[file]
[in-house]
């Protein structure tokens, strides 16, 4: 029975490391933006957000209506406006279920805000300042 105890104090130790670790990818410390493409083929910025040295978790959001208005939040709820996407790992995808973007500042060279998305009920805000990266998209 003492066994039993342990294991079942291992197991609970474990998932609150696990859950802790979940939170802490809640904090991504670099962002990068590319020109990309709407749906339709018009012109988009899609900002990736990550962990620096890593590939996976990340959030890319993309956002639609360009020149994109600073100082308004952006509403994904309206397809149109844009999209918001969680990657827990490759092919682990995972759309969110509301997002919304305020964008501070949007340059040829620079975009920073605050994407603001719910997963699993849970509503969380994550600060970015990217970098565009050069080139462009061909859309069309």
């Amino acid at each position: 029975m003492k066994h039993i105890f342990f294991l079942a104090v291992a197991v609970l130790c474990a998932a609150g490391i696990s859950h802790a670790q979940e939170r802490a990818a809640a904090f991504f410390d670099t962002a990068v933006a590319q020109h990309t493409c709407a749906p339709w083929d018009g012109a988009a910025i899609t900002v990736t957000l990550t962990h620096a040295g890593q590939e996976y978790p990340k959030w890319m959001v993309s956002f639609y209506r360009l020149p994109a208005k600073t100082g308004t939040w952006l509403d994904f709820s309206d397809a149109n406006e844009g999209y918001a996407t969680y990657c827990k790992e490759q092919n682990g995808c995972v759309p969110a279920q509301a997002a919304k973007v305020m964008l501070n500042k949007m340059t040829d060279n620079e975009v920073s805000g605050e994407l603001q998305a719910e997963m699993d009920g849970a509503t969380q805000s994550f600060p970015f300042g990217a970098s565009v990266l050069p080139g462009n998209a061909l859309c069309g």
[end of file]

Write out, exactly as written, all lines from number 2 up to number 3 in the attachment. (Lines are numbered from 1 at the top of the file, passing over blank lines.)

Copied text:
């Protein structure tokens, strides 16, 4: 029975490391933006957000209506406006279920805000300042 105890104090130790670790990818410390493409083929910025040295978790959001208005939040709820996407790992995808973007500042060279998305009920805000990266998209 003492066994039993342990294991079942291992197991609970474990998932609150696990859950802790979940939170802490809640904090991504670099962002990068590319020109990309709407749906339709018009012109988009899609900002990736990550962990620096890593590939996976990340959030890319993309956002639609360009020149994109600073100082308004952006509403994904309206397809149109844009999209918001969680990657827990490759092919682990995972759309969110509301997002919304305020964008501070949007340059040829620079975009920073605050994407603001719910997963699993849970509503969380994550600060970015990217970098565009050069080139462009061909859309069309």
């Amino acid at each position: 029975m003492k066994h039993i105890f342990f294991l079942a104090v291992a197991v609970l130790c474990a998932a609150g490391i696990s859950h802790a670790q979940e939170r802490a990818a809640a904090f991504f410390d670099t962002a990068v933006a590319q020109h990309t493409c709407a749906p339709w083929d018009g012109a988009a910025i899609t900002v990736t957000l990550t962990h620096a040295g890593q590939e996976y978790p990340k959030w890319m959001v993309s956002f639609y209506r360009l020149p994109a208005k600073t100082g308004t939040w952006l509403d994904f709820s309206d397809a149109n406006e844009g999209y918001a996407t969680y990657c827990k790992e490759q092919n682990g995808c995972v759309p969110a279920q509301a997002a919304k973007v305020m964008l501070n500042k949007m340059t040829d060279n620079e975009v920073s805000g605050e994407l603001q998305a719910e997963m699993d009920g849970a509503t969380q805000s994550f600060p970015f300042g990217a970098s565009v990266l050069p080139g462009n998209a061909l859309c069309g």